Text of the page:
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Article

Lawrence Shulman

The article addresses the four major content areas of supervision, including direct practice, professional impact, job management, and continued learning. It also examines supervision models and current challenges including the adoption of evidenced-based practices, a movement away from process supervision, supervision of social workers by other professionals, advances in technology, inter and intra-cultural issues, and changes in the NASW Code of Ethics.

Article

Jeffrey A. Butts

Community-based supervision allows the legal system to hold criminal offenders accountable for their behavior without the significant costs and potential harms associated with incarceration. When offenders are placed on probation (in lieu of incarceration) or parole (as a follow-up to incarceration), they are also usually involved in other programs as well, including victim or offender mediation, substance abuse treatment, workforce development, restitution, community service, and electronic monitoring.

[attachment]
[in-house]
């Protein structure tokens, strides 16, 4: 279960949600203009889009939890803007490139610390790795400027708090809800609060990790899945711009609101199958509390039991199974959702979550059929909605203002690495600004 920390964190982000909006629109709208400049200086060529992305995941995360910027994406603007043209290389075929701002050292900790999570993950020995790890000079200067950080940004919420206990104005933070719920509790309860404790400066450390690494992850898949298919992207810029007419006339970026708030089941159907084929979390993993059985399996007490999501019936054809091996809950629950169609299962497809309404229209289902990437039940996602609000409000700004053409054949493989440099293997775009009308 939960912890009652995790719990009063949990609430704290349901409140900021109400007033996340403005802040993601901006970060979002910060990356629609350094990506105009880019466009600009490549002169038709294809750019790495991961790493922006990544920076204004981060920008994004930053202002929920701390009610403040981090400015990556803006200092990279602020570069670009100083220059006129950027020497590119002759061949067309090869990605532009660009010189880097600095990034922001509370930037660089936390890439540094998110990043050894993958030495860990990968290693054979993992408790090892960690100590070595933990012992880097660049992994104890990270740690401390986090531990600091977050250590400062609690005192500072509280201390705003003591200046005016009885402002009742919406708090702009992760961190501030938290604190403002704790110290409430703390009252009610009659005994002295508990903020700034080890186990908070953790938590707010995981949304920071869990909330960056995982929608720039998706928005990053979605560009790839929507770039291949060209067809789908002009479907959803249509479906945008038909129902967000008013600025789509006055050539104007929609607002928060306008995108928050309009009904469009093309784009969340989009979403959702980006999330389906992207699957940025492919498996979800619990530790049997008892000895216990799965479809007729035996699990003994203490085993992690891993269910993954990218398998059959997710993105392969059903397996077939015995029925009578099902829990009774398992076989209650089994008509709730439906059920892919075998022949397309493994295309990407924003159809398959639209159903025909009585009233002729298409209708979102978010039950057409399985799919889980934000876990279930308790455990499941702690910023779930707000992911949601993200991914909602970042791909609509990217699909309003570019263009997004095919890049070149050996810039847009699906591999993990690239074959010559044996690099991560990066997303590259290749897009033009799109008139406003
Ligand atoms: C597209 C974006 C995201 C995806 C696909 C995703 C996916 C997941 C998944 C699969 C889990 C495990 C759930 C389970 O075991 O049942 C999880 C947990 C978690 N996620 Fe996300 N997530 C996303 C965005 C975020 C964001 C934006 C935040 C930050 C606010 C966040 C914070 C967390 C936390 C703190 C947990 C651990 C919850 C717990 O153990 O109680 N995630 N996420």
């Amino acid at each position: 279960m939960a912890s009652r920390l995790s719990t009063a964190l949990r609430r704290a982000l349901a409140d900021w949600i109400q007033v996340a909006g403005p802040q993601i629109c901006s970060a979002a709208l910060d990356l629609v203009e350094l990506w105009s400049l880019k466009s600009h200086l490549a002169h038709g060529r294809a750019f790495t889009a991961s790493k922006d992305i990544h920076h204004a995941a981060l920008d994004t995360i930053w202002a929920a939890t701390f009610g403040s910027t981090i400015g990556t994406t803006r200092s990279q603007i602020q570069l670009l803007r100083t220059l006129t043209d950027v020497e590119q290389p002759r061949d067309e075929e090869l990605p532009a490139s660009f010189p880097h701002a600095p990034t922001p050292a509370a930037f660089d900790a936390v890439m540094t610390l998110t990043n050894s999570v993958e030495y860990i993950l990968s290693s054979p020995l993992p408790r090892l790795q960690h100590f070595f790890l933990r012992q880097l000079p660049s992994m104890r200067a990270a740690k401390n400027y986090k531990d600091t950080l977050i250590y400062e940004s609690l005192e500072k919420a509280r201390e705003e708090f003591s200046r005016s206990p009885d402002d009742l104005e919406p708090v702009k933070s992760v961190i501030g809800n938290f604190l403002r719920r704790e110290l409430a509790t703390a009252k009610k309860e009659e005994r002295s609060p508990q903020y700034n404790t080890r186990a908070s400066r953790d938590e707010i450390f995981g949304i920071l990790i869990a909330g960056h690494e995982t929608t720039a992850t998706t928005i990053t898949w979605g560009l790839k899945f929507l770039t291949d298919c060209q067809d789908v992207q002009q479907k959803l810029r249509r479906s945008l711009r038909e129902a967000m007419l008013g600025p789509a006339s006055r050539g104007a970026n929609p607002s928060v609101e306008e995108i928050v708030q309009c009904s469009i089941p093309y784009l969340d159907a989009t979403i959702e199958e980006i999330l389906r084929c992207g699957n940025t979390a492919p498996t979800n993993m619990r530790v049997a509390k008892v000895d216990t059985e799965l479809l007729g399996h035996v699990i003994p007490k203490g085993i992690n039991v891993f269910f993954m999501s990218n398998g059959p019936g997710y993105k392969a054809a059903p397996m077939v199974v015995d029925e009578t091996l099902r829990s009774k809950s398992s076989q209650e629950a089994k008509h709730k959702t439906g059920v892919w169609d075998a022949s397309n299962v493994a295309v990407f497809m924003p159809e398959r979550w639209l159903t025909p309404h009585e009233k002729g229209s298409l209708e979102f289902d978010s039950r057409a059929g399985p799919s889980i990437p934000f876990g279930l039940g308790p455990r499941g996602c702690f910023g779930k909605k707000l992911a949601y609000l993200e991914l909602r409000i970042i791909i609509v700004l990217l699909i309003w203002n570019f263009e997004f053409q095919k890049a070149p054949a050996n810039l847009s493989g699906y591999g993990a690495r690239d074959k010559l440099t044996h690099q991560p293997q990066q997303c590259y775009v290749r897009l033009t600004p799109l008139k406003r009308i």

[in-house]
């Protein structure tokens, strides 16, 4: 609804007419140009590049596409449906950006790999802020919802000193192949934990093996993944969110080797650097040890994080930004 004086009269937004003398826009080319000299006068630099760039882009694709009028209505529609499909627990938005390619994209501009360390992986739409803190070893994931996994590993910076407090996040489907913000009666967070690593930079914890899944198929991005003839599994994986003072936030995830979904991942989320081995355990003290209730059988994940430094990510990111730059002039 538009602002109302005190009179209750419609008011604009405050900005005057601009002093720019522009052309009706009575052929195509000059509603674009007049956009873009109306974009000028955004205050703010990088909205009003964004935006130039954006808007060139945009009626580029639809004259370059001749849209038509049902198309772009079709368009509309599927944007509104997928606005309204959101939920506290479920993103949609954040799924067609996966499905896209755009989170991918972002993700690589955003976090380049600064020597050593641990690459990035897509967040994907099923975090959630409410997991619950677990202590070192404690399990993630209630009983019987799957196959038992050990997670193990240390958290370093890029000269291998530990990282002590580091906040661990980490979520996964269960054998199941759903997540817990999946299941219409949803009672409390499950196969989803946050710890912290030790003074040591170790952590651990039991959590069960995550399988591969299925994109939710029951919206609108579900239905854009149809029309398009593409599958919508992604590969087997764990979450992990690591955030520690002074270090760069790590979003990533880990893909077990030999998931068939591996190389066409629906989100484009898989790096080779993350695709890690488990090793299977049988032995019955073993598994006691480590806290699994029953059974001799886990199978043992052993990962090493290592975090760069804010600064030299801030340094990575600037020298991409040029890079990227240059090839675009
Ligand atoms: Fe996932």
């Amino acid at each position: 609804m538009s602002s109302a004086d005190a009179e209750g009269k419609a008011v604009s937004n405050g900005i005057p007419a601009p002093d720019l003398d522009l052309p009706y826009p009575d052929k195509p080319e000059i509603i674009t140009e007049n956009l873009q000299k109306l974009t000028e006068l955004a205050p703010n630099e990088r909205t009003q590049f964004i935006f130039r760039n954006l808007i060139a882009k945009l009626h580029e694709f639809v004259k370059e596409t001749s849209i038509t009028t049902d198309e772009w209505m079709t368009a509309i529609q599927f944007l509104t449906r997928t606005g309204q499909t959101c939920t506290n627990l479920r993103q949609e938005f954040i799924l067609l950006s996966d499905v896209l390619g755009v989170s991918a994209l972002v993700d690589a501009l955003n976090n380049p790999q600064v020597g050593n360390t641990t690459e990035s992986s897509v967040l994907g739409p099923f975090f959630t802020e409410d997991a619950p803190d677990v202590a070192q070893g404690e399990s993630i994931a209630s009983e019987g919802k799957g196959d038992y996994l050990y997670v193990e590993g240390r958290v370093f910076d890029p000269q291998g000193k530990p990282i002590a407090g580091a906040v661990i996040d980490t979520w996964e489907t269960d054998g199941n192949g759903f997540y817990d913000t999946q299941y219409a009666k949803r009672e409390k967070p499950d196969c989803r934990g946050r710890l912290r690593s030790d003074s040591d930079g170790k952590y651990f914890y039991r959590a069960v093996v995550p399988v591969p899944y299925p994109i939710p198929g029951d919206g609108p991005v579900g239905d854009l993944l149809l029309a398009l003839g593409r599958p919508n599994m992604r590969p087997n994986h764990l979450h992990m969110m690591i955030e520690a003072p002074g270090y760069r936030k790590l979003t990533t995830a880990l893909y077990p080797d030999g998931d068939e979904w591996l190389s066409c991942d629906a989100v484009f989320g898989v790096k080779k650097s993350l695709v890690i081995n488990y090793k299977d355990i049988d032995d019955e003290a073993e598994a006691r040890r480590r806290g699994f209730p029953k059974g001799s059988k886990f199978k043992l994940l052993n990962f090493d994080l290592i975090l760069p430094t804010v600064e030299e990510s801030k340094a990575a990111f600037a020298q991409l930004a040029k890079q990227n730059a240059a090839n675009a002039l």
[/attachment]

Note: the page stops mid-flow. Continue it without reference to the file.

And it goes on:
Article

John E. Tropman

Supervision is an important life skill with many applications, all of which involve the provision of helpful guidance to others. Guidance may come in the form of encouraging self-realization or the explanation of specific procedures. Generally, supervisory encounters involve one or two issues or their combination: counseling problems and coaching problems, broadly conceived. Counseling problems involve issues of attitude, more or less. Coaching problems involve issues of information. A supervisory framework includes the identification of stairs of supervisee competence: novice, beginner, competent, proficient, expert, master, and maestro (a master who can motivate others and blend the individual skills into a larger collective product) (Dreyfus & Dreyfus, 1986). Each stair, or stage, has its own "flow chart," where the complexity of tasks is matched by the level of competence. When the supervisee gets to 8/9 or 9/9, it is time to move to the next level. Supervisors need to know the six supervisory competencies: professional supervision (clinical/educational), managerial, supportive, career development, reflective supervision, and coaching. Being well supervised helps the supervisee be a better supervisor. There are several guidelines to follow to be a good supervisor: Consider what makes a supervisor “great” or a supervisor “awful” and apply what is learned to one’s supervisory practice. Organize each upcoming supervisory meeting and plan an agenda for it. It is helpful to be aware of “wicked problems” (which are multisided and complex, and often without simple resolution). Know the difference between professional work and emotion work, and between formal and informal managerial supervision. Finally, consider 19 common supervisory questions and suggestions.